Delaware’s beaches are No. 1 in the nation, says the Natural Resources Defense Council, which rates beaches on clean water and how good a job the state does in letting the public know when bacteria exceeds safe levels.
That honor evoked a cheer at Irish Eyes Pub & Restaurant in Lewes on Friday, where patrons were already getting a jump on the upcoming Fourth of July celebration at the beach.
“Our beaches are the best,” Liza Burby, the day manager, told the crowd at the bar. “Of all the beautiful beaches in America, from Maine to California, Delaware beaches are the cleanest and the nicest.”
Gov. Jack Markell expects the ranking will have a positive impact, “if you’re a family and deciding where you want to go to the beach.” NRDC recently launched a tool that allows vacationers to shop for destinations using water quality and cleanliness as criteria.
It’s an especially impressive honor because NRDC has no ties to Delaware and the ratings are objective, the governor says.
And here’s the cherry on top of the sundae: Both Dewey Beach and Rehoboth Beach were named to the elite group of 13 top beaches in the U.S.
“This is good news for us all and we certainly will be sharing it,” Burby said. “In this economy, anything that attracts people to Delaware beaches is positive—and this one is a biggie.”
NRDC has calculated star ratings for more than 200 popular beaches in 30 states, based on such criteria as testing water more than once a week and getting the word out to the public quickly by posting a notice of high bacteria levels online as well as at the beach. In Delaware, water is monitored by the Department of Natural Resources and Environmental Control.
Dewey and Rehoboth are two of only three beaches in the mid-Atlantic region to attain a five-star rating. The other is in Ocean City, Maryland. In southern New Jersey, no beach was awarded more than three stars. NRDC gave Maple Street beach in Wildwood one star because bacteria levels exceed limits 5.6 percent of the time, water is tested only once a week and testers are slow to give notice to beachgoers.
Overall, the Jersey Shore ranked fourth in the nation. Pennsylvania’s beaches, all on Lake Erie, came in the middle of the pack, at No 15. Maryland was No. 11. Of the 30 states, Louisiana was ranked last, due largely to the impact of the BP oil spill in 2010.
Carol Everhart, CEO of the Rehoboth Beach-Dewey Beach Chamber of Commerce, says various reports and honors are all part of a marketing arsenal. It’s up to the 1,300-plus businesses in the chamber to decide individually how to make the most of those opportunities.
“It’s another feather in our cap,” she said. “We try to use everything we can to promote the area, from the beaches to being a great retirement destination.”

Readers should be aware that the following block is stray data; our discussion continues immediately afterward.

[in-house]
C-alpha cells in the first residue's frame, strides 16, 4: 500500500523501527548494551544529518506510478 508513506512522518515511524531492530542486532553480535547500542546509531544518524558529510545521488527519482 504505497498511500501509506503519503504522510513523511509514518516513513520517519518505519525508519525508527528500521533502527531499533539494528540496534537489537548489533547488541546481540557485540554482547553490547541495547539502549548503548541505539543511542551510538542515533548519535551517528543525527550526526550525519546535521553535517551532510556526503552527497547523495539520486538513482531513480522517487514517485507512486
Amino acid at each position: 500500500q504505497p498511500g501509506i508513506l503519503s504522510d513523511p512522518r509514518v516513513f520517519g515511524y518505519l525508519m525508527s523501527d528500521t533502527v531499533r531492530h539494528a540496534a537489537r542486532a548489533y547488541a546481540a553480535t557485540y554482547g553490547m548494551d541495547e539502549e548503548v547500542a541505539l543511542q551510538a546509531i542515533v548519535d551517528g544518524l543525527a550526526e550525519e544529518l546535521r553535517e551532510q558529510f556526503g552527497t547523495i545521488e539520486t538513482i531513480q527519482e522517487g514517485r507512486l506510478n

Katie Landon, an agent at Lingo Realty in Lewes, was more excited. She is planning to share the good news online with prospective renters at Delaware beaches.
“It is awesome, wonderful news,” she said, “and it’s a great promotion.”
Michael Klecko, Lingo’s rental manager, believes Delaware’s reputation for cleanliness will appeal most to senior citizens and families with young children. But he notes that most people already have made their summer vacation plans so the ranking will likely pay off more for next year’s rentals.
“We’ve always known that Delaware beaches are the best but it’s always good having that official validation,” he said. “We will use the ranking in a blurb on our website when we start marketing for next year.”
Headquartered in New York, NRDC is an environmental action group with 1.3 million members. Among the nonprofit’s goals are curbing global warming, protecting endangered wildlife and promoting safe water.
NRDC has been rating beaches for 22 years. Jon Devine, senior attorney on NRDC’s water safety initiative, says a good rating historically has had a positive impact on a community.
“We think the ratings are a tool that people will use when they are deciding where to go to the beach,” he said. “We’ve seen examples of communities touting our ratings—or trying to explain why their rating wasn’t so good.”
Delaware also is notable because the state is proactive about telling people where they shouldn’t swim, the NRDC says.
There are permanent warnings against swimming in Rehoboth Bay, Indian River Bay and Little Assawoman Bay, which contain contaminants from failing septic systems, fertilizers used on lawns and farms and runoff from poultry houses. Sewage treatment plants in Rehoboth and Lewes also discharge treated effluent into the Lewes and Rehoboth Canal, which feeds into the bays.
“Beaches on a bay, where water doesn’t flow through as much, tend to have more bacteria,” Devine explained.
Swimmers, especially children and elderly people, can develop gastrointestinal illnesses, as well as ear and eye infections from contaminated water, he says.
Most states monitor water quality from Memorial Day to Labor Day. Delaware has extended monitoring from May 2 to Sept. 28. As a result, there were six beach closings in 2011. All were due to unsafe levels of bacteria in the water.